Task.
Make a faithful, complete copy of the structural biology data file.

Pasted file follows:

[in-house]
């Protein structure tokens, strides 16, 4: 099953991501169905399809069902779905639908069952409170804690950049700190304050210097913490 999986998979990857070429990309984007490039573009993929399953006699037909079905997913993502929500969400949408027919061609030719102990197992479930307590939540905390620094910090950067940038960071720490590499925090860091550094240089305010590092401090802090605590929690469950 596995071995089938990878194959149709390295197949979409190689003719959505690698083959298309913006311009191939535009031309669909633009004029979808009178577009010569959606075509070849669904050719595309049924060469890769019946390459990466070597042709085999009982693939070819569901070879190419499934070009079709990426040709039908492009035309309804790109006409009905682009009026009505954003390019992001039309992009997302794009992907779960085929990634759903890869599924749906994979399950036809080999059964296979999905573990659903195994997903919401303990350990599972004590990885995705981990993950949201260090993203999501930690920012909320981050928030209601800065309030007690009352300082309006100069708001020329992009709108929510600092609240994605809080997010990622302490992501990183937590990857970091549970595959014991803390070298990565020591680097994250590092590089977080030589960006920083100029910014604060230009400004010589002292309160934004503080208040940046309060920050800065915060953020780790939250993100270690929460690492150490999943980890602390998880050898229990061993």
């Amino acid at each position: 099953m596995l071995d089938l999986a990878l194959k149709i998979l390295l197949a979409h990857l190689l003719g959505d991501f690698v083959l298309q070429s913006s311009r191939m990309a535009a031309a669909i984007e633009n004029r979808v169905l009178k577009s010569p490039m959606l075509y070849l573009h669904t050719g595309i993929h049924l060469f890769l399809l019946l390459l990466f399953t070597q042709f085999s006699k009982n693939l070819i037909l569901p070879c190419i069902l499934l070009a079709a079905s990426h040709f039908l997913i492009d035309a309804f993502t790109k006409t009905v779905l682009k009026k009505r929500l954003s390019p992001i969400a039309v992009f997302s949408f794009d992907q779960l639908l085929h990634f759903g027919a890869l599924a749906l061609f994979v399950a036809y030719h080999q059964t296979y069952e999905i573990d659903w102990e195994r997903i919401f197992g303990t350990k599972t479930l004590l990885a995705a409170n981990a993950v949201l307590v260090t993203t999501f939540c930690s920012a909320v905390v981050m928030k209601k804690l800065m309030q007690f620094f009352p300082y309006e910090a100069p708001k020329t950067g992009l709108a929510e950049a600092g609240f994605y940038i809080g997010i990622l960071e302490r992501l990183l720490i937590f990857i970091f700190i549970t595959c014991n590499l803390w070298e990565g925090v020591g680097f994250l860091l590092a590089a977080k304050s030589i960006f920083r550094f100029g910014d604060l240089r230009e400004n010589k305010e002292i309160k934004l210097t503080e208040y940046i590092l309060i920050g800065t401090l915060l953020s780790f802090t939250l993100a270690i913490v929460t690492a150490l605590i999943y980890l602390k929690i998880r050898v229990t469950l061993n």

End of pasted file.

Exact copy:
[in-house]
């Protein structure tokens, strides 16, 4: 099953991501169905399809069902779905639908069952409170804690950049700190304050210097913490 999986998979990857070429990309984007490039573009993929399953006699037909079905997913993502929500969400949408027919061609030719102990197992479930307590939540905390620094910090950067940038960071720490590499925090860091550094240089305010590092401090802090605590929690469950 596995071995089938990878194959149709390295197949979409190689003719959505690698083959298309913006311009191939535009031309669909633009004029979808009178577009010569959606075509070849669904050719595309049924060469890769019946390459990466070597042709085999009982693939070819569901070879190419499934070009079709990426040709039908492009035309309804790109006409009905682009009026009505954003390019992001039309992009997302794009992907779960085929990634759903890869599924749906994979399950036809080999059964296979999905573990659903195994997903919401303990350990599972004590990885995705981990993950949201260090993203999501930690920012909320981050928030209601800065309030007690009352300082309006100069708001020329992009709108929510600092609240994605809080997010990622302490992501990183937590990857970091549970595959014991803390070298990565020591680097994250590092590089977080030589960006920083100029910014604060230009400004010589002292309160934004503080208040940046309060920050800065915060953020780790939250993100270690929460690492150490999943980890602390998880050898229990061993």
């Amino acid at each position: 099953m596995l071995d089938l999986a990878l194959k149709i998979l390295l197949a979409h990857l190689l003719g959505d991501f690698v083959l298309q070429s913006s311009r191939m990309a535009a031309a669909i984007e633009n004029r979808v169905l009178k577009s010569p490039m959606l075509y070849l573009h669904t050719g595309i993929h049924l060469f890769l399809l019946l390459l990466f399953t070597q042709f085999s006699k009982n693939l070819i037909l569901p070879c190419i069902l499934l070009a079709a079905s990426h040709f039908l997913i492009d035309a309804f993502t790109k006409t009905v779905l682009k009026k009505r929500l954003s390019p992001i969400a039309v992009f997302s949408f794009d992907q779960l639908l085929h990634f759903g027919a890869l599924a749906l061609f994979v399950a036809y030719h080999q059964t296979y069952e999905i573990d659903w102990e195994r997903i919401f197992g303990t350990k599972t479930l004590l990885a995705a409170n981990a993950v949201l307590v260090t993203t999501f939540c930690s920012a909320v905390v981050m928030k209601k804690l800065m309030q007690f620094f009352p300082y309006e910090a100069p708001k020329t950067g992009l709108a929510e950049a600092g609240f994605y940038i809080g997010i990622l960071e302490r992501l990183l720490i937590f990857i970091f700190i549970t595959c014991n590499l803390w070298e990565g925090v020591g680097f994250l860091l590092a590089a977080k304050s030589i960006f920083r550094f100029g910014d604060l240089r230009e400004n010589k305010e002292i309160k934004l210097t503080e208040y940046i590092l309060i920050g800065t401090l915060l953020s780790f802090t939250l993100a270690i913490v929460t690492a150490l605590i999943y980890l602390k929690i998880r050898v229990t469950l061993n």